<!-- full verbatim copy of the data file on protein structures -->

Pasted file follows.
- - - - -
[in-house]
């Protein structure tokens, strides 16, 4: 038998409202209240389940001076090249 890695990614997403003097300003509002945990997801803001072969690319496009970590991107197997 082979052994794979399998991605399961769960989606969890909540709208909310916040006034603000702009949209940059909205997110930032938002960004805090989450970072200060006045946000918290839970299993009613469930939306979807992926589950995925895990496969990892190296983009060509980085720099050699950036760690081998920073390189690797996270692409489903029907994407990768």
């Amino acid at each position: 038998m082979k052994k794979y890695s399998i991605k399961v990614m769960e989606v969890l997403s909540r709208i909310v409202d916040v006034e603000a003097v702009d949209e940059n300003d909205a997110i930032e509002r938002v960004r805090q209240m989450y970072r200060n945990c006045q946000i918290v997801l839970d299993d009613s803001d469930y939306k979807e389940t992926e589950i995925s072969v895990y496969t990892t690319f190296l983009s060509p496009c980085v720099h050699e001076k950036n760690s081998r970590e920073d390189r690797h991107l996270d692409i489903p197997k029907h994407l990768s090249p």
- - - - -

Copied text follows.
[in-house]
């Protein structure tokens, strides 16, 4: 038998409202209240389940001076090249 890695990614997403003097300003509002945990997801803001072969690319496009970590991107197997 082979052994794979399998991605399961769960989606969890909540709208909310916040006034603000702009949209940059909205997110930032938002960004805090989450970072200060006045946000918290839970299993009613469930939306979807992926589950995925895990496969990892190296983009060509980085720099050699950036760690081998920073390189690797996270692409489903029907994407990768």
């Amino acid at each position: 038998m082979k052994k794979y890695s399998i991605k399961v990614m769960e989606v969890l997403s909540r709208i909310v409202d916040v006034e603000a003097v702009d949209e940059n300003d909205a997110i930032e509002r938002v960004r805090q209240m989450y970072r200060n945990c006045q946000i918290v997801l839970d299993d009613s803001d469930y939306k979807e389940t992926e589950i995925s072969v895990y496969t990892t690319f190296l983009s060509p496009c980085v720099h050699e001076k950036n760690s081998r970590e920073d390189r690797h991107l996270d692409i489903p197997k029907h994407l990768s090249p």